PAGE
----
Baseball postsTuesday June 10, 2008
So he’s finally done it.
“Finally,” I suppose, is a measure of exasperation that a feat like hitting 600 homeruns doesn’t deserve. Only five players in baseball history have ever done it (Bonds, Aaron, Ruth, Mays, Sosa) — and only three if you remove the players tainted by steroids (leaving Aaron, Ruth and Mays) — so the fact that it was done at all should be applauded rather than recounted with an impatient sigh. And I am applauding it. As a Ken Griffey, Jr., fan, who saw him hit his eighth homerun in eight consecutive games in ’93, who saw him break his wrist in ’95 and bounce back to homer five times in the ’95 ALDS against the New York Yankees, who saw him homer 25-30 times in person at the Kingdome, I’m excited. I’m also a little bummed.
When he left Seattle he had 398 homeruns. At the time, he was hitting 50+ per year (in his previous four years, actually averaging 52+ per year), and he’d only just turned 30. Even with the usual slowdown of age, one assumed he might reach 600 in five years. Six at the top. Which would leave him a few more years to go after Mays and Ruth and Aaron. He’d pissed us off, certainly, the way he left, but he’d given us too many good memories for us to wish him anything but the best.
Instead, over 8 seasons, he’s averaged 24 homeruns. Injuries upon injuries. Too much weight. Not enough training. In the beginning of his career he might have been too much of a natural to take seriously the training necessary to prosper at the end of his career.
He won a Gold Glove every year in the American League; not once in the National. He was an All-Star every year in the American League; only three times in the National. He was good, or good enough, in the National League, but he’d once been the best: the only active player to make the All-Century Team in 1999.
And yet, please, another round of applause for Junior as he rounds the bases. It’s too late for him to catch Ruth and Aaron, and probably Mays, but Sammy Sosa’s only 8 homeruns away. Let’s get him out of the way this year, Junior. Then, of the top five career homerun hitters, only one will be tainted.
Time flies. Seems like only yesterday I was saying it was a great day to hate the New York Yankees and now it's five days later and they've won five in a row. They won close games and blow outs. They came from behind. Their record is now even (.500) and their run differential is now even (222-223). They're only five games back of the leader of the AL East, which is Tampa Bay, the feel-good story in baseball this year.
But I wouldn't feel too smug if I were a Yankees fan because most of this was accomplished on the backs of the Seattle Mariners, tthe worst team in the American League. By far. The Yankees have faced the M's six times this year and are 6-0 against them. They've scored 50 runs and given up 17. What success they appear to have is partially due to these six games. Without them, the Yankees would look pretty crappy. And, sure, you have to beat the bad teams with the good ones but if I were a Yankees fan here's what I'd worry about: The Yanks only have three more games against the M's this year. After that, they're on their own.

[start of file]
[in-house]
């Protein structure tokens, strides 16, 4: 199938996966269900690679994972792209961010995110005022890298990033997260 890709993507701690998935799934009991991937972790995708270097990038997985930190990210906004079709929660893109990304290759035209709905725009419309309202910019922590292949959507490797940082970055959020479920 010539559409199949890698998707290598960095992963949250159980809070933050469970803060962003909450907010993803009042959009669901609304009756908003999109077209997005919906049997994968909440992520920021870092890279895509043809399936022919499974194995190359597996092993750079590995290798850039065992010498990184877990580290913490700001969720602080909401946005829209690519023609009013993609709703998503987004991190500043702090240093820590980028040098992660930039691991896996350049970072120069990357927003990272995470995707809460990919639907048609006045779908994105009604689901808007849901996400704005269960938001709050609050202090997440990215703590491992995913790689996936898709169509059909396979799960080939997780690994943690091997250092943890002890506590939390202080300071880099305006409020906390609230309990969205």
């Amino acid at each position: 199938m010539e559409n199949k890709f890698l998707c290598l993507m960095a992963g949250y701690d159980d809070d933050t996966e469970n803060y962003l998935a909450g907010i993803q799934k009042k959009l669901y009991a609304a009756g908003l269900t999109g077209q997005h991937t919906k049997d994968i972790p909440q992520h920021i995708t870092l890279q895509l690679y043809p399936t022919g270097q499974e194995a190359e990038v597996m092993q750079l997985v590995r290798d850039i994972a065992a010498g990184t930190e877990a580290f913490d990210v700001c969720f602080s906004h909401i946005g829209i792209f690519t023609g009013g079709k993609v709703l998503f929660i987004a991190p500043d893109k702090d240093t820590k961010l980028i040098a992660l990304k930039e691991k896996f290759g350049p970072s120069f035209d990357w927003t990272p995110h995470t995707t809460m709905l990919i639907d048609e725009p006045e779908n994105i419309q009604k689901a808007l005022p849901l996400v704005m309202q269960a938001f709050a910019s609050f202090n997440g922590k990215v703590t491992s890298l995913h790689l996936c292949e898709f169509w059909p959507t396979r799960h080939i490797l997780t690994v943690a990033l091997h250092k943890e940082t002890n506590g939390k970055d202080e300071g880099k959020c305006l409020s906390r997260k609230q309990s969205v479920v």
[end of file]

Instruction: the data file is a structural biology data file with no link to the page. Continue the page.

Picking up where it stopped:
And if I were a Mariners fan — which I kind of am — what would I be worried about? That the firings will stop in the dugout and won't reach the front office: specifically Billy Bavasi and/or Howard Lincoln.
I don’t know about the rest of the season but this day anyway is a great day to hate the New York Yankees. Yeah, sure, everyday is a great day to hate the Yankees, but it’s been awhile since their woes have been so numerous: a 20-25 record, last place in their division by two games, out of first by 7 ½, and without the positive run differential they had last season that indicated they’d probably turn things around. (They did.) After yesterday’s 12-2 drubbing by the Baltimore Orioles, the Yankees have now given up almost 30 more runs than they’ve scored.
I don’t know what’s better: that Mike Mussina got chased with only two outs in the first inning by a team who’s best hitter (Luke Scott) is batting .278, or that Mussina would’ve gotten out of the inning fairly unscathed — only one run — but for a Derek Jeter throwing error that set up a bases-loaded walk, a bases-clearing double, a run-scoring single and then a run-scoring triple. Highlights please.
That bases-clearing double, by the way, came from former Mariners prospect Adam Jones, who’s having a pretty good season with the O’s. Meanwhile, several publciations have run articles on Jason Veritek, the Red Sox catcher, who just caught his record-breaking fourth no-hitter on Monday, and who, once upon a time, had been a Mariners prospect as well. In other words, it may be a good day to hate the Yankees, but it's still not a good day to be a Mariners fan.
Quick Quiz: Baseball
Name the five active pitchers with the most career wins.
I was checking out the numbers recently at baseball-reference.com. Greg Maddux just got his 350th career victory, so there’s been a lot of talk lately about his place in history, and, indeed, if you look at the guys ahead of him, it’s rarefied company: